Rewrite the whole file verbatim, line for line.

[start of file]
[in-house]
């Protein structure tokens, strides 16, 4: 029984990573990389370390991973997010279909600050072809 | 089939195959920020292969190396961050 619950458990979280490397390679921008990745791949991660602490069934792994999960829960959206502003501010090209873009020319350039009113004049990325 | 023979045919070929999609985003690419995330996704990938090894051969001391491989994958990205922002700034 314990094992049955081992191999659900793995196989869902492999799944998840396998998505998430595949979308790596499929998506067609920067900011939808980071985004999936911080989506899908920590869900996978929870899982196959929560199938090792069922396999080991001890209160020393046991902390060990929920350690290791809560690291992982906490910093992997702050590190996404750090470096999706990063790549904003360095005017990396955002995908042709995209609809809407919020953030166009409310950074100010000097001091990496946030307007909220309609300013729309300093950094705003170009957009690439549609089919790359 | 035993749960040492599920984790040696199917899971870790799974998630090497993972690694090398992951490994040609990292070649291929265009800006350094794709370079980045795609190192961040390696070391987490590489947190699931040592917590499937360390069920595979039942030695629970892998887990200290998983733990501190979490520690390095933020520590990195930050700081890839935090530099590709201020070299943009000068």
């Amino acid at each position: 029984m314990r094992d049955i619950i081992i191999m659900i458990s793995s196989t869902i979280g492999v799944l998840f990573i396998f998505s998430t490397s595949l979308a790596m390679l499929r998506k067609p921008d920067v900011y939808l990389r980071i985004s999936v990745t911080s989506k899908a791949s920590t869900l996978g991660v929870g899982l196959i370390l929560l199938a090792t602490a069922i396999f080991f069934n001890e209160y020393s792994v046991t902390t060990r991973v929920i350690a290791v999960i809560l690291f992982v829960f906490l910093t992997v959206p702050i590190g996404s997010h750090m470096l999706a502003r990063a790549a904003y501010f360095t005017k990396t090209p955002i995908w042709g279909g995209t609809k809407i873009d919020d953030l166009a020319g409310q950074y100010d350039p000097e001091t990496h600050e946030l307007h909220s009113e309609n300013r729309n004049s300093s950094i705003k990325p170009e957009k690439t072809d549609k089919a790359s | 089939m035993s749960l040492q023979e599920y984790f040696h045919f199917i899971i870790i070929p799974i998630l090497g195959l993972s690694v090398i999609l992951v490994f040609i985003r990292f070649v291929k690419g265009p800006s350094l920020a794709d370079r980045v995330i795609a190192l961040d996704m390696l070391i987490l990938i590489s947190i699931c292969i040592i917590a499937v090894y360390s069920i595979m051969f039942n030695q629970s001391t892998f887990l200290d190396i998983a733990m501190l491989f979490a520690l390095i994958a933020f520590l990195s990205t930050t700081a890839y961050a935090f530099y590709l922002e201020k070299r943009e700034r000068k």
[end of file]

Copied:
[in-house]
């Protein structure tokens, strides 16, 4: 029984990573990389370390991973997010279909600050072809 | 089939195959920020292969190396961050 619950458990979280490397390679921008990745791949991660602490069934792994999960829960959206502003501010090209873009020319350039009113004049990325 | 023979045919070929999609985003690419995330996704990938090894051969001391491989994958990205922002700034 314990094992049955081992191999659900793995196989869902492999799944998840396998998505998430595949979308790596499929998506067609920067900011939808980071985004999936911080989506899908920590869900996978929870899982196959929560199938090792069922396999080991001890209160020393046991902390060990929920350690290791809560690291992982906490910093992997702050590190996404750090470096999706990063790549904003360095005017990396955002995908042709995209609809809407919020953030166009409310950074100010000097001091990496946030307007909220309609300013729309300093950094705003170009957009690439549609089919790359 | 035993749960040492599920984790040696199917899971870790799974998630090497993972690694090398992951490994040609990292070649291929265009800006350094794709370079980045795609190192961040390696070391987490590489947190699931040592917590499937360390069920595979039942030695629970892998887990200290998983733990501190979490520690390095933020520590990195930050700081890839935090530099590709201020070299943009000068």
């Amino acid at each position: 029984m314990r094992d049955i619950i081992i191999m659900i458990s793995s196989t869902i979280g492999v799944l998840f990573i396998f998505s998430t490397s595949l979308a790596m390679l499929r998506k067609p921008d920067v900011y939808l990389r980071i985004s999936v990745t911080s989506k899908a791949s920590t869900l996978g991660v929870g899982l196959i370390l929560l199938a090792t602490a069922i396999f080991f069934n001890e209160y020393s792994v046991t902390t060990r991973v929920i350690a290791v999960i809560l690291f992982v829960f906490l910093t992997v959206p702050i590190g996404s997010h750090m470096l999706a502003r990063a790549a904003y501010f360095t005017k990396t090209p955002i995908w042709g279909g995209t609809k809407i873009d919020d953030l166009a020319g409310q950074y100010d350039p000097e001091t990496h600050e946030l307007h909220s009113e309609n300013r729309n004049s300093s950094i705003k990325p170009e957009k690439t072809d549609k089919a790359s | 089939m035993s749960l040492q023979e599920y984790f040696h045919f199917i899971i870790i070929p799974i998630l090497g195959l993972s690694v090398i999609l992951v490994f040609i985003r990292f070649v291929k690419g265009p800006s350094l920020a794709d370079r980045v995330i795609a190192l961040d996704m390696l070391i987490l990938i590489s947190i699931c292969i040592i917590a499937v090894y360390s069920i595979m051969f039942n030695q629970s001391t892998f887990l200290d190396i998983a733990m501190l491989f979490a520690l390095i994958a933020f520590l990195s990205t930050t700081a890839y961050a935090f530099y590709l922002e201020k070299r943009e700034r000068k």